Manpower development and employment minister, Mr. Yaw Barimah, has stated that the passage of the labour bill marked a turning point in the industrial relations landscape of the country.
He added that the bill, which was passed by parliament in July 2003 and received presidential assent in October that same year, came into force on March 31, 2004.
The main trust of the law is its criminalisation of strike action by those in sensitive public service areas. Among them are doctors and nurses in the public service, workers of the bank of Ghana, the police, fire servive among.
There was the need for a legislative instrument and regulations to operationalise some of its provisions, adding that there was the need to educate the general public on the provisions of the law.
The minister said this yesterday when he briefed the media in Accra on the bill.
He noted that before the coming into force of the bill, the laws regulating the labour and industrial relations in the country had been scattered in different pieces of legislation, some dating as back as 1941.
According to him, Ghana, being a member of the International Labour Organisation and a signatory to all the core conventions and several others on labour issues, had not been able to bring its labour and industrial relations laws and regulations in conformity with the ILO conventions.
The minister said the government, employers and organized labour saw the need to consolidate the various pieces of legislation on labour matters into one labour act and also to bring the said act in conformity with the provisions of our constitution which is the supreme law of the land.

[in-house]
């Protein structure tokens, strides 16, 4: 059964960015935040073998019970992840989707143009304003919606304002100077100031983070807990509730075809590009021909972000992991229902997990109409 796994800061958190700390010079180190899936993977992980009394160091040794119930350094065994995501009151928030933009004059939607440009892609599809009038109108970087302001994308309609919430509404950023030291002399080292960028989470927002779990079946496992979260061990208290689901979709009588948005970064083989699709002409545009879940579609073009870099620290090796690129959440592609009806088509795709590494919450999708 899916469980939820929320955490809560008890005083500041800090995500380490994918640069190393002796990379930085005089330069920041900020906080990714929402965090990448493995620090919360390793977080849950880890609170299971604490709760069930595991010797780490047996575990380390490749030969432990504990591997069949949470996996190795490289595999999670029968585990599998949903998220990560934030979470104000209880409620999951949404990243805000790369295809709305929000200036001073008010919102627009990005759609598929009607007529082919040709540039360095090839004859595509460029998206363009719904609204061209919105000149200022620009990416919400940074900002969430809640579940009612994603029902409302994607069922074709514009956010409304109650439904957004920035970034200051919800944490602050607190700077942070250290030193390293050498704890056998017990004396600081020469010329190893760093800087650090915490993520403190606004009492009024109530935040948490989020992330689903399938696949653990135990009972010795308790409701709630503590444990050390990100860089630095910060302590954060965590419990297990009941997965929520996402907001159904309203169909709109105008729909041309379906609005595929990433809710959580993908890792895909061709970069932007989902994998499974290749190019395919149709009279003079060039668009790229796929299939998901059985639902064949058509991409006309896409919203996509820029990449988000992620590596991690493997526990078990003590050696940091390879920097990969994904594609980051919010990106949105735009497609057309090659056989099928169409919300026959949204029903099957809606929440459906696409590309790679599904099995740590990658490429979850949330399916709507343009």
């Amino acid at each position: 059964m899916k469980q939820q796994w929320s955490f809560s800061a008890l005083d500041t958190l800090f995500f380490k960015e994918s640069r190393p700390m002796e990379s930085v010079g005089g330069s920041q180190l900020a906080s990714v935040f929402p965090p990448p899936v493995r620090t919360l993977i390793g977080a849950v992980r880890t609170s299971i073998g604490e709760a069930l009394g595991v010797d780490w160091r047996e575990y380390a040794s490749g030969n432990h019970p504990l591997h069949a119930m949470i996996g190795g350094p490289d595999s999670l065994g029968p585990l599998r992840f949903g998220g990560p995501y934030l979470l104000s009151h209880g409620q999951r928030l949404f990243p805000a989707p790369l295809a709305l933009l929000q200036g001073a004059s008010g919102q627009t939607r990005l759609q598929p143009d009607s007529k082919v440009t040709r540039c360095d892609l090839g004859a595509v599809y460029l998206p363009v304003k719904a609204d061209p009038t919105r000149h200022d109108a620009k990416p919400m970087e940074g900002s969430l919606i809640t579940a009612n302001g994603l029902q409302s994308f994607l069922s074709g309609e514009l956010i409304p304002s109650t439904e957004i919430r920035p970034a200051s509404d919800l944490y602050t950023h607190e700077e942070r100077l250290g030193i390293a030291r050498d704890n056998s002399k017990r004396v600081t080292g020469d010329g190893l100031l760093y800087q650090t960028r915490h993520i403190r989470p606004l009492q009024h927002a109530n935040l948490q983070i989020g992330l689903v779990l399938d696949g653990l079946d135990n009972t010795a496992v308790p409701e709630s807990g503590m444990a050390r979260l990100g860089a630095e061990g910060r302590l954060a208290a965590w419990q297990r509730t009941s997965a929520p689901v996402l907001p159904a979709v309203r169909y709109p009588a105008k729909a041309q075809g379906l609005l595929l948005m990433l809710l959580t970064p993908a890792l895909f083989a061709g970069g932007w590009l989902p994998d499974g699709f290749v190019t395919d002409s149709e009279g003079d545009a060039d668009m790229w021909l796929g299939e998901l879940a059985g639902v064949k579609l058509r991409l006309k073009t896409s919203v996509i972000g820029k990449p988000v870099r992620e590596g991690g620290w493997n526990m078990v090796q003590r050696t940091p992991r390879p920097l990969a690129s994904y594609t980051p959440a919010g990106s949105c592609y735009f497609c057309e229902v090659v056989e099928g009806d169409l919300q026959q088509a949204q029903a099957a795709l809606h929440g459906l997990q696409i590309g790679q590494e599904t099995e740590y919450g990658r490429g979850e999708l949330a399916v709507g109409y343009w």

He explained that the review process, which started in 1995 under the chairmanship of his ministry, was long and tortuous.
It involved extensive consultations of the social partners and all stakeholders.
Some of the innovations in the law include; public and private employment centres.
Included is the modification of government employment centres which would have the duty of assisting persons both employed and unemployed in securing suitable employment and assist employers.
The law will also be user-friendly, meaning that it is now very friendly, both in terms of language and content. It now decriminalizes industrial and labour issues and has removed the penal slant to march its provisions.
The tripartite committee has now been given legal backing, which would promote continuous dialogue between the social partners.
The committee would not only be concerned with the determination of the minimum wage but would also consult with partners in the labour market.
The introduction of the national labour commission will bring a more qualified medium to consider and adjudicate industrial and labour disputes.
He therefore called for a legislative instrument and regulations to operationalize some of its provisions.